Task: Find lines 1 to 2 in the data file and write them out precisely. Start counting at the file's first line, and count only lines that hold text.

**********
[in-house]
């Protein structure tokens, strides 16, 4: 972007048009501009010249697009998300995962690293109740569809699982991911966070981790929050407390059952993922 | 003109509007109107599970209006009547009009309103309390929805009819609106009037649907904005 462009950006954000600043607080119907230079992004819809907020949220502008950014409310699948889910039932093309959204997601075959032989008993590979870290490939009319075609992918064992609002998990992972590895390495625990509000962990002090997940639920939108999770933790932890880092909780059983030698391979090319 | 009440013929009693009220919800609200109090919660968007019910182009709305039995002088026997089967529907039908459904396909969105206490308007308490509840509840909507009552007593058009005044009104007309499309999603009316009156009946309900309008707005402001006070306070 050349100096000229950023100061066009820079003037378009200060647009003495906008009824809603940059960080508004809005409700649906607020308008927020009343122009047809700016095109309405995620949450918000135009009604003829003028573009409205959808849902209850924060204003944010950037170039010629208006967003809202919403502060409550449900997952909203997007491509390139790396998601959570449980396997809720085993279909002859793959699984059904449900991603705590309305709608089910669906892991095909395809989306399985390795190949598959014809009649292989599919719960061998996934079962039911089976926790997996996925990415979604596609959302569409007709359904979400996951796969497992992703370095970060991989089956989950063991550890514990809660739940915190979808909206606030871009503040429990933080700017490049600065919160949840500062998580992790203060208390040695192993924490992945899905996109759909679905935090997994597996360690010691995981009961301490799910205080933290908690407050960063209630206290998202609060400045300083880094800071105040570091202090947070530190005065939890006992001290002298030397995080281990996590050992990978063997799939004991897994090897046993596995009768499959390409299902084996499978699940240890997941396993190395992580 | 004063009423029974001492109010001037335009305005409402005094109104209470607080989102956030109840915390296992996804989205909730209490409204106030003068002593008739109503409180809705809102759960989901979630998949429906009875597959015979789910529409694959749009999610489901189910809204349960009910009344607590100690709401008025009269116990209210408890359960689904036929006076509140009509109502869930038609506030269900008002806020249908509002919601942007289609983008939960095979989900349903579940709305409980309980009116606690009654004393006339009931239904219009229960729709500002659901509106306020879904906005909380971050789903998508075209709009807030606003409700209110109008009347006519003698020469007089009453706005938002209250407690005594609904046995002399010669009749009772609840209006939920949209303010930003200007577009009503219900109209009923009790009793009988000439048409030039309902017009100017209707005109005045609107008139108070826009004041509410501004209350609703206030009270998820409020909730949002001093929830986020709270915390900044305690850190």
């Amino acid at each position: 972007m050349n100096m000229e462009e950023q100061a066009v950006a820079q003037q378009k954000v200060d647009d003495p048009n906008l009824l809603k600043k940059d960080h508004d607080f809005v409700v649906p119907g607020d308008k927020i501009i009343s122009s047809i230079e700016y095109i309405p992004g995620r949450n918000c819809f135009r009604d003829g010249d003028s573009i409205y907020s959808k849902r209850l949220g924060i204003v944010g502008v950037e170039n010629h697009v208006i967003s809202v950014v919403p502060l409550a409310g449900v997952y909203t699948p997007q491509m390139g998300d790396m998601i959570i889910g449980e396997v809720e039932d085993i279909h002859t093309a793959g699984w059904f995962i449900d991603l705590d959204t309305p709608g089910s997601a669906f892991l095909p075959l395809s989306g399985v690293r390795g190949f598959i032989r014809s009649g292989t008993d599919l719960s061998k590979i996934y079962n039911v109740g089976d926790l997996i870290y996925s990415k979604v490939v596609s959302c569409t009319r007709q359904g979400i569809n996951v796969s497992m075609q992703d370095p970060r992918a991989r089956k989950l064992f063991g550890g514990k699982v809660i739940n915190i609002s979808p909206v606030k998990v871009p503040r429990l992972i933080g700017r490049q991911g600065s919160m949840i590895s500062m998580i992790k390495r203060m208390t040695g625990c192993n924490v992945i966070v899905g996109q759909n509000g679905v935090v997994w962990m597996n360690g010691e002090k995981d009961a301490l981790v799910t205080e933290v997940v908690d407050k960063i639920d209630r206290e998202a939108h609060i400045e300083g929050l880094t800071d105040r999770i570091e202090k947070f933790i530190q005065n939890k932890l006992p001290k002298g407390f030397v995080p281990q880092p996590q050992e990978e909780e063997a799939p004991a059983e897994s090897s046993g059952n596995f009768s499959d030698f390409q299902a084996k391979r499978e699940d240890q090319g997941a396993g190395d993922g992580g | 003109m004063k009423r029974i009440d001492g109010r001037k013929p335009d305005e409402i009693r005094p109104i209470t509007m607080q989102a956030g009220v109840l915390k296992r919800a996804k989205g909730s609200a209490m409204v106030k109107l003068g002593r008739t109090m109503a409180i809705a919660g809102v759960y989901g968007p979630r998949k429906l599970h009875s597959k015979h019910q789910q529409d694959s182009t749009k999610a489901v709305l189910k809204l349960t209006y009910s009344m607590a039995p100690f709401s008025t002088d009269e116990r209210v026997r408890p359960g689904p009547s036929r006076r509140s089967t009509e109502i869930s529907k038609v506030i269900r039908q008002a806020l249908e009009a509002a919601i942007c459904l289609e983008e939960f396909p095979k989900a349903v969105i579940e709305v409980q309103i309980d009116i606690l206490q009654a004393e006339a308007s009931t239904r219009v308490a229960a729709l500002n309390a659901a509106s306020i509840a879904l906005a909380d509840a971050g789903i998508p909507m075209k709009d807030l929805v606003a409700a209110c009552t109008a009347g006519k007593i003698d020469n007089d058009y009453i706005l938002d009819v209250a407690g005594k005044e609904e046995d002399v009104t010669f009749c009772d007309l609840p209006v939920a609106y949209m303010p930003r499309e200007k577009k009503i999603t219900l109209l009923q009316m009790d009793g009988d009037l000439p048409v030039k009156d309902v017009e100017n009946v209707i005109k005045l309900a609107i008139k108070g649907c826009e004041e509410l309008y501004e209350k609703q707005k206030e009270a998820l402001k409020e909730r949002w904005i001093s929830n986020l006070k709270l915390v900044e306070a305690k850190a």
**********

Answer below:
[in-house]
């Protein structure tokens, strides 16, 4: 972007048009501009010249697009998300995962690293109740569809699982991911966070981790929050407390059952993922 | 003109509007109107599970209006009547009009309103309390929805009819609106009037649907904005 462009950006954000600043607080119907230079992004819809907020949220502008950014409310699948889910039932093309959204997601075959032989008993590979870290490939009319075609992918064992609002998990992972590895390495625990509000962990002090997940639920939108999770933790932890880092909780059983030698391979090319 | 009440013929009693009220919800609200109090919660968007019910182009709305039995002088026997089967529907039908459904396909969105206490308007308490509840509840909507009552007593058009005044009104007309499309999603009316009156009946309900309008707005402001006070306070 050349100096000229950023100061066009820079003037378009200060647009003495906008009824809603940059960080508004809005409700649906607020308008927020009343122009047809700016095109309405995620949450918000135009009604003829003028573009409205959808849902209850924060204003944010950037170039010629208006967003809202919403502060409550449900997952909203997007491509390139790396998601959570449980396997809720085993279909002859793959699984059904449900991603705590309305709608089910669906892991095909395809989306399985390795190949598959014809009649292989599919719960061998996934079962039911089976926790997996996925990415979604596609959302569409007709359904979400996951796969497992992703370095970060991989089956989950063991550890514990809660739940915190979808909206606030871009503040429990933080700017490049600065919160949840500062998580992790203060208390040695192993924490992945899905996109759909679905935090997994597996360690010691995981009961301490799910205080933290908690407050960063209630206290998202609060400045300083880094800071105040570091202090947070530190005065939890006992001290002298030397995080281990996590050992990978063997799939004991897994090897046993596995009768499959390409299902084996499978699940240890997941396993190395992580 | 004063009423029974001492109010001037335009305005409402005094109104209470607080989102956030109840915390296992996804989205909730209490409204106030003068002593008739109503409180809705809102759960989901979630998949429906009875597959015979789910529409694959749009999610489901189910809204349960009910009344607590100690709401008025009269116990209210408890359960689904036929006076509140009509109502869930038609506030269900008002806020249908509002919601942007289609983008939960095979989900349903579940709305409980309980009116606690009654004393006339009931239904219009229960729709500002659901509106306020879904906005909380971050789903998508075209709009807030606003409700209110109008009347006519003698020469007089009453706005938002209250407690005594609904046995002399010669009749009772609840209006939920949209303010930003200007577009009503219900109209009923009790009793009988000439048409030039309902017009100017209707005109005045609107008139108070826009004041509410501004209350609703206030009270998820409020909730949002001093929830986020709270915390900044305690850190």